The spinnaker is a sail which many misunderstand, and few master. In this blog we show that it isn’t a black magic sail and you don’t need a doctorate to appreciate what it can do. The blog is written at what seems like a basic level. All we can say is that speed is basic, whether its advanced or beginning - the same rules apply.
When we talk sailing, too often people will claim that its primarily a mental game - a game of chess on water which leads to winning. We do not believe this. We believe that first ingredient to success is to have among the best technical and tactical knowledge that you can get, and then the mental game kicks in. This blog is about the mental game and more importantly its development from the start of racing careers.
A major source of beginning to understand tactics is dealt with by Toplevel sailing as tactics for the first half of the beat (when the boats are diverging into a wider area, as against tactics when the boats are converging into the tiny area around the mark.
Until around four decades ago hiking was viewed as a low returns skill to be treated with some cynicism as it was too physical to be a valued part of the art of sail racing. Yes, people hiked, but not with anything like the intensity that they do today. Hiking technique has become increasingly important across the classes, and certainly in the Olympic/WS development fleets Laser (so reliant on physical skills!), 470 and 420 are always seeking new levels to get the maximum leverage possible.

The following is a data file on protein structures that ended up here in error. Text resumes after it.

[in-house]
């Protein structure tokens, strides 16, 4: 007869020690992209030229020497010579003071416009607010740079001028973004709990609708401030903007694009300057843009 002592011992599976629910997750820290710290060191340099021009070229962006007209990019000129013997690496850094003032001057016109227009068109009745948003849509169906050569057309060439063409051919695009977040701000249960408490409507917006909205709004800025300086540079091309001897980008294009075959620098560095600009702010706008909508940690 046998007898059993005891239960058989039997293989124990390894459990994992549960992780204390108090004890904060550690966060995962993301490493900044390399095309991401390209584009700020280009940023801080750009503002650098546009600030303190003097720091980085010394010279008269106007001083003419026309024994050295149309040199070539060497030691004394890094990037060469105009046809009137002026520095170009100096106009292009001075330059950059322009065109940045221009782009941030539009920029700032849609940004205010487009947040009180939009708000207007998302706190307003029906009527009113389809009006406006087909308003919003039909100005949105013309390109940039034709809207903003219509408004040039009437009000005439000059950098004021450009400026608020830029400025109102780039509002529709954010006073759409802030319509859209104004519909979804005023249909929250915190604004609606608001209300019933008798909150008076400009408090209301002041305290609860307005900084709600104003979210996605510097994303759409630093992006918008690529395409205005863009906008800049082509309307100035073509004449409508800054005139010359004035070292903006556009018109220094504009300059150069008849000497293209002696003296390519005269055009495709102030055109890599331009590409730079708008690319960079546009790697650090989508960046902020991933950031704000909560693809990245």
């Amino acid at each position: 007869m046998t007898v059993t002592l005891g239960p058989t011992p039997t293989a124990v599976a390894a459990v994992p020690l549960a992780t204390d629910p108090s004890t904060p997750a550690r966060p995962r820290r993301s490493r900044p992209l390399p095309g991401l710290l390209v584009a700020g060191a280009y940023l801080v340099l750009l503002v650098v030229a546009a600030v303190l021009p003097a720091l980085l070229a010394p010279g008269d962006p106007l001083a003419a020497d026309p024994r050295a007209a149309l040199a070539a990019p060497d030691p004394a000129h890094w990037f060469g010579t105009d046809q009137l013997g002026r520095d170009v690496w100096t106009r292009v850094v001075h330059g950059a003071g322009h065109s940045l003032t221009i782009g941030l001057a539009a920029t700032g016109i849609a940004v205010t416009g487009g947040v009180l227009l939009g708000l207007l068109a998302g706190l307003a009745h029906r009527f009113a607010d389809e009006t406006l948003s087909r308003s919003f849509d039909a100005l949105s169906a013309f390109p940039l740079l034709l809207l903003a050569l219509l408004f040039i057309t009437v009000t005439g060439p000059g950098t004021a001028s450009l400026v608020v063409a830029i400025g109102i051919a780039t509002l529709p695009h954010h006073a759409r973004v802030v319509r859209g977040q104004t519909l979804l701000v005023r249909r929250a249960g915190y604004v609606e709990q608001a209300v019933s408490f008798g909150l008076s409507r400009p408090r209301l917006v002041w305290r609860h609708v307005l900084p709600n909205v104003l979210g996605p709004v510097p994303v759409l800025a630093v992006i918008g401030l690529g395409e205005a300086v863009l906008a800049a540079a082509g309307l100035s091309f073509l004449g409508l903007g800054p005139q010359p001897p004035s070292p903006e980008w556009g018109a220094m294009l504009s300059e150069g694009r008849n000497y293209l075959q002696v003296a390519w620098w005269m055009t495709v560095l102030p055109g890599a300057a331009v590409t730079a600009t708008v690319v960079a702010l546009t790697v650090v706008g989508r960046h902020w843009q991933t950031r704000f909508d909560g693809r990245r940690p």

Driven by the incredible developments of technology in hull and especially sail design over the past 30 years, the powers that be are examining closely whether we should have a more modern version of race track on which to exhibit our skills. Toplevel feel very strongly that the idea of a race is to complete circuits. Changing this in our opinion is the equivalent to a Formula One race being run on a hill climb, or a horse race being unable to view the start and finish. By definition a race track consists of laps, whereas different types of racing consist of other skills needed than in lapping, in any sport!
In order to sail the beat as quickly as we can we need to keep the best average VMG that we can. In this blog we will discuss the influence of shifts on our VMG and the use of a compass to improve our tactical decision making
Top sailors spend a lot of time practicing and training on their own. This is against so many “words of wisdom” that the former ISAF give to emerging nations. In fact we can see that young sailors who spend a lot of time training alone are often successful.
Whilst many asymmetric kite boats struggle to reach effectively and the reaching legs have been dropped from their courses, the skills of reaching are still very important for traditional classes such as Laser, 420, 470 etc. This blog is aimed at those classes, and hopefully some of the information here will also help our asymmetric sailors when they have overlaid a downwind mark! The potential losses and gains on a reach, particularly rounding the top mark and approaching the reach mark are huge.